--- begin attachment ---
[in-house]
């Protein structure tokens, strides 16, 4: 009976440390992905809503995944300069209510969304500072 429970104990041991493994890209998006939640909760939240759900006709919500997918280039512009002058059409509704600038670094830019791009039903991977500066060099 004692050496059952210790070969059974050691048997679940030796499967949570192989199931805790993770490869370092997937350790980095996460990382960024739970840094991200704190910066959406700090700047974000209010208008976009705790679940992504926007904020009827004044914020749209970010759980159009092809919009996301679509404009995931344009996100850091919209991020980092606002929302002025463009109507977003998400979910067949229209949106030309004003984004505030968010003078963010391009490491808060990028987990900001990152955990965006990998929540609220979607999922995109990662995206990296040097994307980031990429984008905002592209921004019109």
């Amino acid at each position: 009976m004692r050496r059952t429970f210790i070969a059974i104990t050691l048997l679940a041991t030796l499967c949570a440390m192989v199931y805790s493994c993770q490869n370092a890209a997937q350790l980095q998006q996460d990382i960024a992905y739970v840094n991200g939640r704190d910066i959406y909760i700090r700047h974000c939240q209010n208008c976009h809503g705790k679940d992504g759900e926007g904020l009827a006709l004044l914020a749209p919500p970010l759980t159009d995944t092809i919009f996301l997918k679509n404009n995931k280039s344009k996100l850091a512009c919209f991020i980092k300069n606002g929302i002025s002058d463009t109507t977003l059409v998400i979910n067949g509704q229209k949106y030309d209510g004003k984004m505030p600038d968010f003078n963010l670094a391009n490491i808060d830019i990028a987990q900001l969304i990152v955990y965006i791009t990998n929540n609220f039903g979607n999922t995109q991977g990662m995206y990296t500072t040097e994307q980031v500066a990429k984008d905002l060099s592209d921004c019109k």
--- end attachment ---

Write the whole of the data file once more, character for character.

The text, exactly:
[in-house]
């Protein structure tokens, strides 16, 4: 009976440390992905809503995944300069209510969304500072 429970104990041991493994890209998006939640909760939240759900006709919500997918280039512009002058059409509704600038670094830019791009039903991977500066060099 004692050496059952210790070969059974050691048997679940030796499967949570192989199931805790993770490869370092997937350790980095996460990382960024739970840094991200704190910066959406700090700047974000209010208008976009705790679940992504926007904020009827004044914020749209970010759980159009092809919009996301679509404009995931344009996100850091919209991020980092606002929302002025463009109507977003998400979910067949229209949106030309004003984004505030968010003078963010391009490491808060990028987990900001990152955990965006990998929540609220979607999922995109990662995206990296040097994307980031990429984008905002592209921004019109």
């Amino acid at each position: 009976m004692r050496r059952t429970f210790i070969a059974i104990t050691l048997l679940a041991t030796l499967c949570a440390m192989v199931y805790s493994c993770q490869n370092a890209a997937q350790l980095q998006q996460d990382i960024a992905y739970v840094n991200g939640r704190d910066i959406y909760i700090r700047h974000c939240q209010n208008c976009h809503g705790k679940d992504g759900e926007g904020l009827a006709l004044l914020a749209p919500p970010l759980t159009d995944t092809i919009f996301l997918k679509n404009n995931k280039s344009k996100l850091a512009c919209f991020i980092k300069n606002g929302i002025s002058d463009t109507t977003l059409v998400i979910n067949g509704q229209k949106y030309d209510g004003k984004m505030p600038d968010f003078n963010l670094a391009n490491i808060d830019i990028a987990q900001l969304i990152v955990y965006i791009t990998n929540n609220f039903g979607n999922t995109q991977g990662m995206y990296t500072t040097e994307q980031v500066a990429k984008d905002l060099s592209d921004c019109k």